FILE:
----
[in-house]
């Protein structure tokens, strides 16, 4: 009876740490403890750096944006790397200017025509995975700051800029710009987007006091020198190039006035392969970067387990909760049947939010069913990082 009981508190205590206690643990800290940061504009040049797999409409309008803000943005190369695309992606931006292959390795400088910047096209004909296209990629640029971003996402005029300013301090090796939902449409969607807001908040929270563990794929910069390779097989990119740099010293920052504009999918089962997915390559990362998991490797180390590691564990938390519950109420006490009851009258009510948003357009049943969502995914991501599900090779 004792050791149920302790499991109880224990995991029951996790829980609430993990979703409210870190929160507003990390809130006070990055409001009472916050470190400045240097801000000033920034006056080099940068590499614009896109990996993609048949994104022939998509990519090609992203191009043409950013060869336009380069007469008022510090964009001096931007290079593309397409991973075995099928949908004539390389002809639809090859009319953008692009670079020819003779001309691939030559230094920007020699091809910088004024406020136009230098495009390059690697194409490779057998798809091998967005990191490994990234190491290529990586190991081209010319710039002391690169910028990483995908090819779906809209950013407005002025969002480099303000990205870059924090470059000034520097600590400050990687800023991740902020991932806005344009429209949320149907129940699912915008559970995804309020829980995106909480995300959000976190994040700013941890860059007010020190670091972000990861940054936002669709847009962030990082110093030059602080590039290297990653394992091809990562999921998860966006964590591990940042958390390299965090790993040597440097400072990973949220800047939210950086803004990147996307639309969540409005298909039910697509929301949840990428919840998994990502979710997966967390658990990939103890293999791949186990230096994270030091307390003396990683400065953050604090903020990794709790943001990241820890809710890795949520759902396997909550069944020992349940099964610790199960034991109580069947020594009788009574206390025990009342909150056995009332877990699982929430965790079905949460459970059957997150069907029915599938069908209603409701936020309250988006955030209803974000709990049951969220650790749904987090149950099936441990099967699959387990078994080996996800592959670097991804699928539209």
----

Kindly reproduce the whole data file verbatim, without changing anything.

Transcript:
[in-house]
């Protein structure tokens, strides 16, 4: 009876740490403890750096944006790397200017025509995975700051800029710009987007006091020198190039006035392969970067387990909760049947939010069913990082 009981508190205590206690643990800290940061504009040049797999409409309008803000943005190369695309992606931006292959390795400088910047096209004909296209990629640029971003996402005029300013301090090796939902449409969607807001908040929270563990794929910069390779097989990119740099010293920052504009999918089962997915390559990362998991490797180390590691564990938390519950109420006490009851009258009510948003357009049943969502995914991501599900090779 004792050791149920302790499991109880224990995991029951996790829980609430993990979703409210870190929160507003990390809130006070990055409001009472916050470190400045240097801000000033920034006056080099940068590499614009896109990996993609048949994104022939998509990519090609992203191009043409950013060869336009380069007469008022510090964009001096931007290079593309397409991973075995099928949908004539390389002809639809090859009319953008692009670079020819003779001309691939030559230094920007020699091809910088004024406020136009230098495009390059690697194409490779057998798809091998967005990191490994990234190491290529990586190991081209010319710039002391690169910028990483995908090819779906809209950013407005002025969002480099303000990205870059924090470059000034520097600590400050990687800023991740902020991932806005344009429209949320149907129940699912915008559970995804309020829980995106909480995300959000976190994040700013941890860059007010020190670091972000990861940054936002669709847009962030990082110093030059602080590039290297990653394992091809990562999921998860966006964590591990940042958390390299965090790993040597440097400072990973949220800047939210950086803004990147996307639309969540409005298909039910697509929301949840990428919840998994990502979710997966967390658990990939103890293999791949186990230096994270030091307390003396990683400065953050604090903020990794709790943001990241820890809710890795949520759902396997909550069944020992349940099964610790199960034991109580069947020594009788009574206390025990009342909150056995009332877990699982929430965790079905949460459970059957997150069907029915599938069908209603409701936020309250988006955030209803974000709990049951969220650790749904987090149950099936441990099967699959387990078994080996996800592959670097991804699928539209």